CNN's Senior Justice Correspondent Evan Perez is working the legal angles of this story for us. CNN's Kristen Holmes is covering Trump, who is holed up in his New Jersey golf club right now.

First to Evan. We are getting new insight, Evan, I understand, into the potential charges against Trump. Give us the latest. EVAN PEREZ, CNN SENIOR JUSTICE CORRESPONDENT: That's right, Wolf. And this could happen as soon as tomorrow or Friday. What we know, according to The Wall Street Journal and other outlets who have gotten some insight from the target letter that the special counsel sent to the former president, we know of at least three statutes that the special counsel has informed the former president he could be indicted on, and you can see them right there on your screen.

One of them, conspiracy to defraud the United States is one that we've seen a lot especially in the last few years. It is something that has been charged regularly by the Justice Department in the last few years. Deprivation of rights is another one. And another one, tampering with a witness, that one is a statute that is broad and could be something related to the obstruction of the congressional proceeding, again, something that we have seen charged in many, many of the cases related to January 6th.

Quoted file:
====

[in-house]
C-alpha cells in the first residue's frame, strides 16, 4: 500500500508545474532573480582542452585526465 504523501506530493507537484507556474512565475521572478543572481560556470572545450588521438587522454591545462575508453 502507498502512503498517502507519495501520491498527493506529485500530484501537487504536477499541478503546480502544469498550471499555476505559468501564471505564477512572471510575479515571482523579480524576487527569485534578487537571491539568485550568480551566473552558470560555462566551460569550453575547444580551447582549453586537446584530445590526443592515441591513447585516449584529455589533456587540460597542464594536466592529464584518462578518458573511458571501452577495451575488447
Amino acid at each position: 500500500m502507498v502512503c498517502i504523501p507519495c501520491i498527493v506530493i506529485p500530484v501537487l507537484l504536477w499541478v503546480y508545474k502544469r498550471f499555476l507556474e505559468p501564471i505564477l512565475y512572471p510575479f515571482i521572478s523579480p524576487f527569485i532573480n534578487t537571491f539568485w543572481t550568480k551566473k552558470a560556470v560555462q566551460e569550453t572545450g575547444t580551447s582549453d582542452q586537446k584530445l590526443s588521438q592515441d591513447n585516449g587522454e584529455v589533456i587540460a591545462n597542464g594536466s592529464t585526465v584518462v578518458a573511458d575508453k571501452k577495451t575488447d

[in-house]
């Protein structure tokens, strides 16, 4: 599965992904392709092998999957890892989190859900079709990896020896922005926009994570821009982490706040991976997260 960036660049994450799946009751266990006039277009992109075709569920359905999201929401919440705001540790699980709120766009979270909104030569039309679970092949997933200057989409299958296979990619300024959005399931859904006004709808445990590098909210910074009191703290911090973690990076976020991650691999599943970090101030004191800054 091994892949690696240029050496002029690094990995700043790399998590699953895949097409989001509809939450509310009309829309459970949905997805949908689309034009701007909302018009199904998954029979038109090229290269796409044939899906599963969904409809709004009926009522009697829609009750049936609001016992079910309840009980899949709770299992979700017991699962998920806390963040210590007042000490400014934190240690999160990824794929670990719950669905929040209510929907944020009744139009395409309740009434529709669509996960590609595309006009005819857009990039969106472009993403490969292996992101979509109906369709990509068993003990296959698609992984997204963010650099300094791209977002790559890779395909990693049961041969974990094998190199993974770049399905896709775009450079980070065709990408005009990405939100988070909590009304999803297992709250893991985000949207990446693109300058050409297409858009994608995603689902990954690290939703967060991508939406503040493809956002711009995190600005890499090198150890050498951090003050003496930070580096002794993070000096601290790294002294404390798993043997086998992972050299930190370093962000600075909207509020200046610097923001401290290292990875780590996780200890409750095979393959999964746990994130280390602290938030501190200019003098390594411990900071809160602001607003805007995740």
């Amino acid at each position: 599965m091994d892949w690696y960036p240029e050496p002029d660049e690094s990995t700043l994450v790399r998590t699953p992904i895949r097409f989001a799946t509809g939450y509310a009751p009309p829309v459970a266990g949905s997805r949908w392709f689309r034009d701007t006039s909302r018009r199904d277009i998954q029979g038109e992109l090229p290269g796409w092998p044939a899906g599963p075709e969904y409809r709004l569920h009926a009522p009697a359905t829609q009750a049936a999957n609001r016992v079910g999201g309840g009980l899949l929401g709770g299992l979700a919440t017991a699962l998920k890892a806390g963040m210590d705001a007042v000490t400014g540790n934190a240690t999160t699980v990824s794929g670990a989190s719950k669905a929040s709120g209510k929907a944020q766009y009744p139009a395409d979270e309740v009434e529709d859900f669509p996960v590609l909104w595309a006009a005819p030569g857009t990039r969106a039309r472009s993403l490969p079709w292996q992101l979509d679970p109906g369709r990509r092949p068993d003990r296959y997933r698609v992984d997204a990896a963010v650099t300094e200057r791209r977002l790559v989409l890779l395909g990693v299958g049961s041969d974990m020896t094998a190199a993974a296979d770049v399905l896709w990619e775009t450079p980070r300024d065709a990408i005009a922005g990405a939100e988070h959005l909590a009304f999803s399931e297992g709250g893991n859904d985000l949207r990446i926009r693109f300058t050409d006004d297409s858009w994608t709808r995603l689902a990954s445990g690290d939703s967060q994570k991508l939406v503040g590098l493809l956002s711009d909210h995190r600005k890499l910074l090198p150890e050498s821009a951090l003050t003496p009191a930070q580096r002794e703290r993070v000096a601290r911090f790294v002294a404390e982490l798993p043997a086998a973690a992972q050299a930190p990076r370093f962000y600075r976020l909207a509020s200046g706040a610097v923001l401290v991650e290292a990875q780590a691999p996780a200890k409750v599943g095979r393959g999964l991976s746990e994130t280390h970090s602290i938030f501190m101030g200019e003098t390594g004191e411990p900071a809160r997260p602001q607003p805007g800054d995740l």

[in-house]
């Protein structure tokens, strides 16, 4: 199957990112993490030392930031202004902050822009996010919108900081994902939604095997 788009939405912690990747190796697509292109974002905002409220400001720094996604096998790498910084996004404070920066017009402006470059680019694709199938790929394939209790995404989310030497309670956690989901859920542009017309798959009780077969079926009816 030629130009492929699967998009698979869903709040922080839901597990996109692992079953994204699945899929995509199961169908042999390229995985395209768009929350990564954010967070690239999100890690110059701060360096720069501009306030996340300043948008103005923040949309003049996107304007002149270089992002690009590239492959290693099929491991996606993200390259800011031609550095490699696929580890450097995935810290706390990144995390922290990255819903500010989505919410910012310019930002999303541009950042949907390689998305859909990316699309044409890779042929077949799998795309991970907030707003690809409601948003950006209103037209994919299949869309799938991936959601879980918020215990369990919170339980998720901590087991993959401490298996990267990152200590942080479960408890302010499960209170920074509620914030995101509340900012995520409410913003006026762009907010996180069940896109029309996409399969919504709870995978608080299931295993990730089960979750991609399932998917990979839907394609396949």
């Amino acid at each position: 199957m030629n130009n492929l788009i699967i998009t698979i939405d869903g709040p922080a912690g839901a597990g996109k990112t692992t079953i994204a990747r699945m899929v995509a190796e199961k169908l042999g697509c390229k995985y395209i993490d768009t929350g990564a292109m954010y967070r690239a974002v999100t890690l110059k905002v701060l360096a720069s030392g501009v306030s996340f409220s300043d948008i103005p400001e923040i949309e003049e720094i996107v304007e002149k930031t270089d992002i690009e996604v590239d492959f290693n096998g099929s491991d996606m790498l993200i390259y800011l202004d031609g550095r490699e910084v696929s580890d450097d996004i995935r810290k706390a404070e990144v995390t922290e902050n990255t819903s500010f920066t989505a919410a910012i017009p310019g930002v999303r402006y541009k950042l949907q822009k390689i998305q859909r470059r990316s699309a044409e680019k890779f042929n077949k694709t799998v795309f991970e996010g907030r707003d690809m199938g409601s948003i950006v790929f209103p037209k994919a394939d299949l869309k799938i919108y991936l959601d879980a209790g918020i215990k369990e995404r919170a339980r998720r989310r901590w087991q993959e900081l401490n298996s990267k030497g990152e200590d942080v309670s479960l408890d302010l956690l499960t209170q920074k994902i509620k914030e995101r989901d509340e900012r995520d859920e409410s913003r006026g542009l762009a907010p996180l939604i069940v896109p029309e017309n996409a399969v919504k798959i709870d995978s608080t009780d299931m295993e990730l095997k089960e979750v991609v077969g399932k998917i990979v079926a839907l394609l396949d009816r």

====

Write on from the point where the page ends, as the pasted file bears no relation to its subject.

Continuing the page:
We know, Wolf, that the former president was told that he has until tomorrow. He could come to the grand jury where we expect the grand jury to sit tomorrow. He could come in and provide testimony if he wants. We do not expect that he's going to do so. He may not even respond to the special counsel.

We do know, Wolf, that the grand jury is scheduled to meet and hear from at least two witnesses tomorrow. Both of those witnesses, we expect to be very brief. So, once again, at the end of that, we could see that the special counsel decides that they could ask the grand jury to vote on an indictment tomorrow.